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10-neoconservatismFrom the “Introduction” to Neoconservatism: An Obituary for an Idea, by C. Bradley Thompson (with Yaron Brook).

Neoconservatism: An Obituary for an Idea is unique because it is the first and only book to present neoconservatism as a comprehensive and integrated political philosophy with its own system of metaphysics, epistemology, ethics, and politics. It tells the story of how and why a small group of neoconservative intellectuals and policy strategists came to define and dominate the intellectual horizon of the American political Right in the last half of the twentieth century. Specifically, Neoconservatism illuminates for the first time in print what the neocons call their “philosophy of governance” and what they mean when they advise Republicans to “think politically”; it explicates their theory of statesmanship; it examines their call for a “conservative welfare state”; it details why they only give two cheers for capitalism and not three; it traces neoconservatism’s deepest philosophic sources; it demonstrates how and why the neocons trace the origins of nihilism to Enlightenment liberalism; it unpacks the meaning of their so-called “classical-realist synthesis” of Plato and Machiavelli; it shows how the neoconservative foreign policy of “benevolent hegemony” is actually a branch of its “national greatness” domestic policy; it takes up the neocons’ claim that neoconservatism is the only brand of conservatism that is truly “in the American grain”; it contrasts neoconservatism with and against the principles and practices of the American Founders’ vision of a free society; and it reveals the ominous parallels between neoconservatism and certain authoritarian political theories that became prominent in the 1920s and 1930s.

Readers of this book should know up front that this is not a systematic A to Z study of neoconservative ideas or policies. It does not examine neoconservatism historically or sociologically; it does not explain how neoconservatism may or may not have changed over time; nor does it elucidate or dissect the various wings, factions, and personalities of neoconservatism. Others have done these things already—and sometimes done them reasonably well. This book is about the philosophic essence of neoconservatism. It is, to use Irving Kristol’s felicitous expression, about the “neoconservative persuasion.”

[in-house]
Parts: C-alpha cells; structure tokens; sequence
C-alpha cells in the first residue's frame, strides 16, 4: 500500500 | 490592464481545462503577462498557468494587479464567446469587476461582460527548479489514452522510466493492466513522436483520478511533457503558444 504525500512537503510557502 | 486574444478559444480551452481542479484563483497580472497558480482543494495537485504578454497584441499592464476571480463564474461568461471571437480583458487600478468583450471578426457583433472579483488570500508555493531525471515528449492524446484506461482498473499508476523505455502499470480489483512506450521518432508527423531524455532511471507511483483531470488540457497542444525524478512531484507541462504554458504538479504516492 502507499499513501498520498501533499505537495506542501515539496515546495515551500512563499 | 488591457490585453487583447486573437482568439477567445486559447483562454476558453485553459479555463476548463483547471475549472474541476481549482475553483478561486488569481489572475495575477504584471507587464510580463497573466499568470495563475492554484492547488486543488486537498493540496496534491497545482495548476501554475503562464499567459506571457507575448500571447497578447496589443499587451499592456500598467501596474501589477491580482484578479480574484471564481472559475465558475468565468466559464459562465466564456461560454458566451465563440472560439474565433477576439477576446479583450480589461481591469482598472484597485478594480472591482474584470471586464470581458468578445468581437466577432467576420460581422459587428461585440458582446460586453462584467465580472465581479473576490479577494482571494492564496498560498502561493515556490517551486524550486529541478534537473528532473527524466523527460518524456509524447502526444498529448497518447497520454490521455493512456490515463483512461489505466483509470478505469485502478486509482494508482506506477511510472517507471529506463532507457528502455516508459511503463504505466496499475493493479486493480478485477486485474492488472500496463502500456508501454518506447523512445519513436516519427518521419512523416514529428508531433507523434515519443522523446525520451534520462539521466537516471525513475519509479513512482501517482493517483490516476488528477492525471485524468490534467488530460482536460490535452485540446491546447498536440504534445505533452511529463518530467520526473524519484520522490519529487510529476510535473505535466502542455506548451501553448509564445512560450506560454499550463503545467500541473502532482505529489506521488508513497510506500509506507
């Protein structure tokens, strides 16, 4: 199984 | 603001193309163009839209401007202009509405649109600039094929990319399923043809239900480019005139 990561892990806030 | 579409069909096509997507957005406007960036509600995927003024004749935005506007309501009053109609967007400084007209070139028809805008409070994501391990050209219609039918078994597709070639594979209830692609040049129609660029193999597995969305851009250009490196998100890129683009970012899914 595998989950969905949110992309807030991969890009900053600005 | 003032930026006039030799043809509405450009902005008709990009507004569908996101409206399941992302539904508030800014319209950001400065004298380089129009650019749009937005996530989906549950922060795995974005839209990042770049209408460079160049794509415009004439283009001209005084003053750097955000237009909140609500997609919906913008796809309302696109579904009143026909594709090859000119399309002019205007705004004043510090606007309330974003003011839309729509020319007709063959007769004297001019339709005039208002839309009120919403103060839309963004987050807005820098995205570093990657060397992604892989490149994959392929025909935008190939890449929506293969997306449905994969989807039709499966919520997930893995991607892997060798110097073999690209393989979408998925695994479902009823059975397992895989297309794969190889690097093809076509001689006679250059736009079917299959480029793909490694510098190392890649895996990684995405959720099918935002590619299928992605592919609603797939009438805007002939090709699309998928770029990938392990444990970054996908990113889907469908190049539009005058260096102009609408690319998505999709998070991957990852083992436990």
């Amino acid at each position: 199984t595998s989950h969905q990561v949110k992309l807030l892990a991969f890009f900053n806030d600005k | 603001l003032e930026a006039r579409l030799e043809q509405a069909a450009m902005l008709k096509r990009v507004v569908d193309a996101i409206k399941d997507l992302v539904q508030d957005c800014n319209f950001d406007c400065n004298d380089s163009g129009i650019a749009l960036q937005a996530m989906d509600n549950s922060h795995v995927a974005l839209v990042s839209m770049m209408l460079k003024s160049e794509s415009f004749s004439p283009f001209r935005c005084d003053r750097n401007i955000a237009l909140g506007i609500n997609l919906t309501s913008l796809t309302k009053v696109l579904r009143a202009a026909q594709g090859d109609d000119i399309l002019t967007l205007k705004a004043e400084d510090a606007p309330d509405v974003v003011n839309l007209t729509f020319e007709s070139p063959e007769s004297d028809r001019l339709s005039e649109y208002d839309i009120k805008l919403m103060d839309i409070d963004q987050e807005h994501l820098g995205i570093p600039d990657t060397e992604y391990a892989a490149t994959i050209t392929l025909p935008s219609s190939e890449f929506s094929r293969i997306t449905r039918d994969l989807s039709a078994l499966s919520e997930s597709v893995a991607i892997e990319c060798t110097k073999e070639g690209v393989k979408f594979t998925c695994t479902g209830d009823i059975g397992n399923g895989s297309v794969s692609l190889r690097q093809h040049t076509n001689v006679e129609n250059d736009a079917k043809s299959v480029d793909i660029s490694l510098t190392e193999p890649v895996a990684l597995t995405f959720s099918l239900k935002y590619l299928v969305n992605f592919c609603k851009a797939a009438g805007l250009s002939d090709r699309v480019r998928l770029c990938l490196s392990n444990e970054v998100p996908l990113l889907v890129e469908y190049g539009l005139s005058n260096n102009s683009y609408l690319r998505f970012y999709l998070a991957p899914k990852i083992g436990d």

Ultimately, our purpose is to open up and to reveal the inner workings of the neoconservative mind and to reconstruct the broad parameters of neoconservative political philosophy. This is no easy assignment given the fact that there is no “Neoconservative Manisfesto” or party platform to which all neocons have sworn allegiance and doubly so given the fact that the neocons disagree with each other as often as the brothers Hitchens. It is precisely the syncretic nature of neoconservatism that makes it so hard to understand and to present accurately, which is why the neocons have been so successful in deflecting criticism and in mocking their critics who never quite seem to get it right. A truly serious and decisive examination of neoconservativsm must therefore begin by transcending the flawed accounts of neoconservatism, of which there have been too many in recent years.

Our method for discovering and excavating the hidden recesses and deepest philosophic principles of neoconservatism begins with the surface of neoconservative thought—i.e., with their most accessible public writings on contemporary politics and culture. We begin, in other words, with their self-presentation. In particular, we start in chapters 1 and 2 with their attempt to make over and take over the Republican Party and the conservative intellectual movement. We then drill down—layer by layer, chapter by chapter—to the hidden core of neoconservative political thought. To slightly change the metaphor, we engage in an exercise of intellectual spelunking. A primary task of this book has been to identify the neoconservatives’ method of thinking, which will in turn help us to reveal and explicate the most important philosophic principles of neoconservatism in terms of fundamentals.